When switching to cloth nappies, the first thing you have to decide is how many nappies will be enough.

While I wish I had a universally correct number, no one will be able to tell you exactly how many reusable nappies you will need as every family and every baby is different. However, with our experience 25 years of experience, we’ve got a fair idea!

We believe that having 2-3 days' worth of cloth nappies is sufficient. This number is equal to:

  • 36 cloth nappies for newborns
  • 24 cloth nappies for infants
  • 20 cloth nappies for toddlers

Can I do reusable nappies part-time?

A lot of people choose to use cloth nappies part-time, and this is actually a great way to see if you like them!

Part-timers can truly just start with just one nappy. One nappy a day will still be saving 365 disposable nappies from landfills. This might not seem like much but when 1 disposable nappy is the equivalent of 7 plastic bags, could be saving 2,500 plastic bags from landfills! I think that’s an incredible achievement in itself! 

Some people choose to use cloth nappies for daytime only. If you are using cloth nappies just for the day, you’ll need 15-20 nappies. 

On the other hand, some people prefer to use cloth nappies for only nighttime (hello great containment and an undisturbed night's sleep). If you are using cloth nappies for nighttime, you’ll leave the nappy on for much longer so this means you’ll only need around 6 reusable nappies.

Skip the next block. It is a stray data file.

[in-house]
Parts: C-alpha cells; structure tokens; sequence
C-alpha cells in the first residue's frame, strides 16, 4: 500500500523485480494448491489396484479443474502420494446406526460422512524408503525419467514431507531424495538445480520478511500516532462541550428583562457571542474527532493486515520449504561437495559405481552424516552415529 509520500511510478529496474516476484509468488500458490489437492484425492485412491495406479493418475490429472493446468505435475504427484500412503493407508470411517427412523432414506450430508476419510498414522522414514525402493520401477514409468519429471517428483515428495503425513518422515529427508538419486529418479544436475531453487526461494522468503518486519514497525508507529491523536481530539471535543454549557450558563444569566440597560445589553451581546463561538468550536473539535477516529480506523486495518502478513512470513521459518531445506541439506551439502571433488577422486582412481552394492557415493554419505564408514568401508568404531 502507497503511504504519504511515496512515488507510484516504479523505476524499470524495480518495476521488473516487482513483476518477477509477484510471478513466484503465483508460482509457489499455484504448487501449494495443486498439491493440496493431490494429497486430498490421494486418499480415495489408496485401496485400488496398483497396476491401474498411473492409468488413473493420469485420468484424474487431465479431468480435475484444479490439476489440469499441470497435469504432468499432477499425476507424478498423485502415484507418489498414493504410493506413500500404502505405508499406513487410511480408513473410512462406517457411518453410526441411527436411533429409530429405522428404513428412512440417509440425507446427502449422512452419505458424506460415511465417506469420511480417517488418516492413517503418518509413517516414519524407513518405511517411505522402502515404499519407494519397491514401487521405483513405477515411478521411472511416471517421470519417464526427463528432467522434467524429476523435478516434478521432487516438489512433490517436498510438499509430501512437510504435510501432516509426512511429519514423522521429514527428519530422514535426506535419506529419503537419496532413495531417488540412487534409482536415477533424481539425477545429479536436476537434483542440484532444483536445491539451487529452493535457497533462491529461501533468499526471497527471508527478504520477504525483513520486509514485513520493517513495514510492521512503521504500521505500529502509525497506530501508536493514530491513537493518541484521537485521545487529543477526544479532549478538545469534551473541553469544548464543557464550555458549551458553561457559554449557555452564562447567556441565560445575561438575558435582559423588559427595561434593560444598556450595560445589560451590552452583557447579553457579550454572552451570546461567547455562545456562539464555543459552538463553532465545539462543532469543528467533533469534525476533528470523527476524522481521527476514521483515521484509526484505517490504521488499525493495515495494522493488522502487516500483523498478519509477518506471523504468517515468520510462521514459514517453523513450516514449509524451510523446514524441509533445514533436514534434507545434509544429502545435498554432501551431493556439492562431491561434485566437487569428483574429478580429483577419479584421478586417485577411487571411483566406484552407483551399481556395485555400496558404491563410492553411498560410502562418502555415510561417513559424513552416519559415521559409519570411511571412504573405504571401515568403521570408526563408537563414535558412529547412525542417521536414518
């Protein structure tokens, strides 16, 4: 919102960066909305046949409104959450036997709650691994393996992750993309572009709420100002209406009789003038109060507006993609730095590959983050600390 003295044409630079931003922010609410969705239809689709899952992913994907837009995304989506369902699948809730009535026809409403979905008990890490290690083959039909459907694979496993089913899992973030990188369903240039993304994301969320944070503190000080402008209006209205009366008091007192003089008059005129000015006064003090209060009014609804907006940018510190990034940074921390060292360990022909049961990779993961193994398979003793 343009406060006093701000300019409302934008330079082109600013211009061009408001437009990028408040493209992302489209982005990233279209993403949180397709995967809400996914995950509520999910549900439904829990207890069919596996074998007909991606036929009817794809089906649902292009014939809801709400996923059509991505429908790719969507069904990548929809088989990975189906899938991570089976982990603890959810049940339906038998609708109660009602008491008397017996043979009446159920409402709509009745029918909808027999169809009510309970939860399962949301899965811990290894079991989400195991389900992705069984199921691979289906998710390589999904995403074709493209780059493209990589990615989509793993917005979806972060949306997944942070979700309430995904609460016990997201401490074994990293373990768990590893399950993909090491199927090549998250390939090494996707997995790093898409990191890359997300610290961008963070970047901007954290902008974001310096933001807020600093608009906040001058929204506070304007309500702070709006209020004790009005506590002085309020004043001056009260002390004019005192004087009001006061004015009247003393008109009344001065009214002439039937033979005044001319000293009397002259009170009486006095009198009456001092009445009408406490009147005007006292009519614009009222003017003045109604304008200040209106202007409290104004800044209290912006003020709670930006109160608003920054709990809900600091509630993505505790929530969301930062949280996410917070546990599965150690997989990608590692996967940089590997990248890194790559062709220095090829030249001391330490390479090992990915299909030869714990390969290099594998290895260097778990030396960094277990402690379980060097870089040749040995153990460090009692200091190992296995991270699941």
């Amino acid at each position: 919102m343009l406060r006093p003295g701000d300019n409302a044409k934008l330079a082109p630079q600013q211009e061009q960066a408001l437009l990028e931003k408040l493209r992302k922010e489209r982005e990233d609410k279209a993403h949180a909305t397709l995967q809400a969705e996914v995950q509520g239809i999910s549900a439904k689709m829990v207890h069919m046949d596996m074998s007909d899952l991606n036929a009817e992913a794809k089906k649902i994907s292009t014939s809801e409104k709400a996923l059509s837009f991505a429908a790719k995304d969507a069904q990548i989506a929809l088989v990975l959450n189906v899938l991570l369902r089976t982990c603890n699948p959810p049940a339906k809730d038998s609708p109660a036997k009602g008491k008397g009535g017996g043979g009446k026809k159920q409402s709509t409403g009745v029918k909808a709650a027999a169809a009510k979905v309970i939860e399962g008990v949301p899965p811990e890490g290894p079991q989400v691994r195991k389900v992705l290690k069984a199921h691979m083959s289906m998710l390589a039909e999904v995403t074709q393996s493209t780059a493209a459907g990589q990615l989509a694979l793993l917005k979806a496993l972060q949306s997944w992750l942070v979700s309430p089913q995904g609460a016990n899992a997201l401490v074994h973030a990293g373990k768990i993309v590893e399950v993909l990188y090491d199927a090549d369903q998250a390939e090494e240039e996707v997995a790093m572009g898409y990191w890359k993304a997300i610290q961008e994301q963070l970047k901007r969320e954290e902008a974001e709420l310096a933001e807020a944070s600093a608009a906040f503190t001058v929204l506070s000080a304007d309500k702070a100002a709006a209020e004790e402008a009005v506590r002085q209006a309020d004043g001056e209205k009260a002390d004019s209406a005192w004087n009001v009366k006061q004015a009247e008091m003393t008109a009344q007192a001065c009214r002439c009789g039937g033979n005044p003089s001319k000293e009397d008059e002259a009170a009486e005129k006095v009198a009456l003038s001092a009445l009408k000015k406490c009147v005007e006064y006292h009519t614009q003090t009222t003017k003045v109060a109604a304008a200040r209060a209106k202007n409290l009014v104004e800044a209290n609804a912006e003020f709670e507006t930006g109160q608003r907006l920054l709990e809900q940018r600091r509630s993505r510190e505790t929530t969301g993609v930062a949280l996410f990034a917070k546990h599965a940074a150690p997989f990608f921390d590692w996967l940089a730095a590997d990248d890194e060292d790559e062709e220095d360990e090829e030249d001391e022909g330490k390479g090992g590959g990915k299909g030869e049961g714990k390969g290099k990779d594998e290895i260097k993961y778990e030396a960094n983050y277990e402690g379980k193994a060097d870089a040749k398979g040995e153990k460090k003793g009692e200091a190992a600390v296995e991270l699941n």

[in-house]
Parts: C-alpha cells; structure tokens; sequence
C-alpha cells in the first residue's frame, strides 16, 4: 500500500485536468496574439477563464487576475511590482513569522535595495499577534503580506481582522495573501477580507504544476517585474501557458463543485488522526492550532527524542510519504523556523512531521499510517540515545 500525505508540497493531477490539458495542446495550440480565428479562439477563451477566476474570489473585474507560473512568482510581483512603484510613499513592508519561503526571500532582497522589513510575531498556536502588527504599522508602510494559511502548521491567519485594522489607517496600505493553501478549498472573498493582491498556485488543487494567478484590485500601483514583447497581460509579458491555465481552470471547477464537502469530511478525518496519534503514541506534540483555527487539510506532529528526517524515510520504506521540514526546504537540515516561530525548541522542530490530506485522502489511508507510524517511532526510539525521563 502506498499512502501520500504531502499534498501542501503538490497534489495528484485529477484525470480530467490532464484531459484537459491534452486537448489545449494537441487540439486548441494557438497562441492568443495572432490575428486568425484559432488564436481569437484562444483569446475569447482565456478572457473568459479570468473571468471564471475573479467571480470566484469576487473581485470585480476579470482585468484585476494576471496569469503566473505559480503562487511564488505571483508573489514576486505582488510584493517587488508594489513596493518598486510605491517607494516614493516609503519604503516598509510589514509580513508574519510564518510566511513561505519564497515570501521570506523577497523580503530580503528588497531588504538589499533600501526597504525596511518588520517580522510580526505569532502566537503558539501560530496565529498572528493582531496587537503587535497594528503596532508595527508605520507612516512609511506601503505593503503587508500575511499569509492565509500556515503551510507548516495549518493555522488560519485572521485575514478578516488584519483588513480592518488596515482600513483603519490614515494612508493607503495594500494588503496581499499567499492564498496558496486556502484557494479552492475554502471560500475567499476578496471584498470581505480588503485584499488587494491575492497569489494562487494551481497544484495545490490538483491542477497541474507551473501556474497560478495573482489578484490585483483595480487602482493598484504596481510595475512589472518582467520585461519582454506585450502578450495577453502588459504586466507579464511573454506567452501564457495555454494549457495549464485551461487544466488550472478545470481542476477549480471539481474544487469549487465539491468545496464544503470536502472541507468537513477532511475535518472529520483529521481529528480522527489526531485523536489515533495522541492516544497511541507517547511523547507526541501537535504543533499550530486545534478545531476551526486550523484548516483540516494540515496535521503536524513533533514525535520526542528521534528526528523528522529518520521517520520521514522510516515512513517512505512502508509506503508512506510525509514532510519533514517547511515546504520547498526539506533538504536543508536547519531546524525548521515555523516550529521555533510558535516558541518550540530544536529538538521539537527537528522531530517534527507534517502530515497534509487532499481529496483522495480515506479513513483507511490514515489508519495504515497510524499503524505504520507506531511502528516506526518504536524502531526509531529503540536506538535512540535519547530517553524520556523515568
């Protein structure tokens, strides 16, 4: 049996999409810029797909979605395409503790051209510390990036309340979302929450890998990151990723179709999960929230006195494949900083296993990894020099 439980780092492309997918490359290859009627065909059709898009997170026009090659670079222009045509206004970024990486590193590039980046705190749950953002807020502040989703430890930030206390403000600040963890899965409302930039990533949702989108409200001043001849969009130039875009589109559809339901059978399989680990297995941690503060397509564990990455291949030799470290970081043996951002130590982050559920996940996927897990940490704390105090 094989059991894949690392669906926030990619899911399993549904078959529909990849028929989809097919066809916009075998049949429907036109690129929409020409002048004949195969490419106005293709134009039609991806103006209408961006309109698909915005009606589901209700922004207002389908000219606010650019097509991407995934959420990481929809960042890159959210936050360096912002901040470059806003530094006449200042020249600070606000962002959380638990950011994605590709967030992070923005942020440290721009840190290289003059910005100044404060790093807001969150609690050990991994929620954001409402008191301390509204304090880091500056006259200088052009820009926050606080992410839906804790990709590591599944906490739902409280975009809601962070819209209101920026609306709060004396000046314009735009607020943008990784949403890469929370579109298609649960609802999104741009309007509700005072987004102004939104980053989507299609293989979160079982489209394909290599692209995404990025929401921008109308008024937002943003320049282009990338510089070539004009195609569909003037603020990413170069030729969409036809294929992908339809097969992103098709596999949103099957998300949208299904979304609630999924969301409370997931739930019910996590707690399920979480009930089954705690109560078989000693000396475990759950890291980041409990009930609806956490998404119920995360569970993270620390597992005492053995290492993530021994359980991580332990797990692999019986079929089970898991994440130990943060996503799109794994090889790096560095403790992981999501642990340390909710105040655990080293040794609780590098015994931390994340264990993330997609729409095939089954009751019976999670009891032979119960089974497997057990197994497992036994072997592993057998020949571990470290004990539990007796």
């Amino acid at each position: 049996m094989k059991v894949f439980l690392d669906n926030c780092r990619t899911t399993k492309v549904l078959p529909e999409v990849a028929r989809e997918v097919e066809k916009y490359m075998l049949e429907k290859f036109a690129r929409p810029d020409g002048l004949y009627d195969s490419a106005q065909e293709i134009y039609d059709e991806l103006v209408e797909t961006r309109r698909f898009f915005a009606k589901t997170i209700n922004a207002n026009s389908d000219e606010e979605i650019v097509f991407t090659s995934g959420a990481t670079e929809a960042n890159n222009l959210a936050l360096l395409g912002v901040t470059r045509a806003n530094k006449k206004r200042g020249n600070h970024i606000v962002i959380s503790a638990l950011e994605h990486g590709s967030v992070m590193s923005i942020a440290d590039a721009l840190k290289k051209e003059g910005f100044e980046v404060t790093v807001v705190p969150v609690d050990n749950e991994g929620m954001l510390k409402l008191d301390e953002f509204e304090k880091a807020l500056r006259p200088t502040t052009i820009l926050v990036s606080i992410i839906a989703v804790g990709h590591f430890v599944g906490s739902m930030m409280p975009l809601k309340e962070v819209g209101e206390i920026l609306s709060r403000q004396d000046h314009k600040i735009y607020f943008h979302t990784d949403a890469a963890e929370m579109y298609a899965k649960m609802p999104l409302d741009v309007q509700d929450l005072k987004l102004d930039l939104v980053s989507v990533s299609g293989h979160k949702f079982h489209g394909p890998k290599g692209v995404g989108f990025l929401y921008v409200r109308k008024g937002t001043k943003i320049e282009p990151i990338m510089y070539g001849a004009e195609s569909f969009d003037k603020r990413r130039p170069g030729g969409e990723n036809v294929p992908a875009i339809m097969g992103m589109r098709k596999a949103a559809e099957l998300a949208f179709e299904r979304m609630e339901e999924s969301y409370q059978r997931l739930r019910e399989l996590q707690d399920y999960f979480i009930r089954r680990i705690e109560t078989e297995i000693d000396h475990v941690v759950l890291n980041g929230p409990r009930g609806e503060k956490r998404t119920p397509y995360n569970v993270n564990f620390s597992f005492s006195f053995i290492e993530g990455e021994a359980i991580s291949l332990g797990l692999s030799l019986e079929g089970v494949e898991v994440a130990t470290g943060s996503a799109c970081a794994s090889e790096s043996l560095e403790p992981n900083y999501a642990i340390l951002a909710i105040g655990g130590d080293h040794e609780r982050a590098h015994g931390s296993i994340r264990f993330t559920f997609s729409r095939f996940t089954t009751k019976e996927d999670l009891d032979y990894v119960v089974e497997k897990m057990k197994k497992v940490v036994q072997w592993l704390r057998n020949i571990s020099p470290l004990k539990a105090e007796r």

If you decide to use cloth nappies part-time, you will probably start to wonder if you can wash cloth nappies with other items of clothes. 

So, can cloth nappies be washed with other clothes? Yes, you can wash cloth nappies with your regular laundry. However, cloth nappies are different from other types of laundry in some important ways and so you may want to carefully consider what laundry you wash them with, and when you will add them.

Firstly, dirty nappies are a different level of dirty than regular dirty clothes. Dirty clothes are usually just dirty on the outside; they have food or dirt on the surface only. Occasionally clothing has sweat penetrating inner layers, but clothes are often thin, single-layer pieces of material, and the sweat isn’t in great quantities. Cloth nappies on the other hand are thick, multi-layered products and the dirt (we’re talking about poos and wees remember) is sucked deep into them by design. This is why cloth nappies need a long wash as they need to be cleaned inside and out.

Second, dirty nappies can’t be stored for as long. Dirty clothes can be stored in open laundry hampers, and because they are thin and lightly soiled, they dry out and can then sit waiting to be washed for days or even weeks at a time (we’ve all been there!).

Cloth nappies on the other hand are often soaking wet when put aside until laundry day. Because urine does naturally have a smell, many parents opt to store them in a zipped wet bag or lidded nappy bucket where airflow is minimal. 

Depending on what storage method you choose, cloth nappies should be washed either every 2 to 3 days to keep bacteria and mildew/mould from growing. If nappies are left for longer than this, we recommend putting them through an extra 60-degree wash to ensure no nasties have built up!

We suggest adding cloth nappies to your towel wash - the cotton cycle on your machine is usually perfect for washing dirty nappies and towels!

Are cloth nappies easy to use?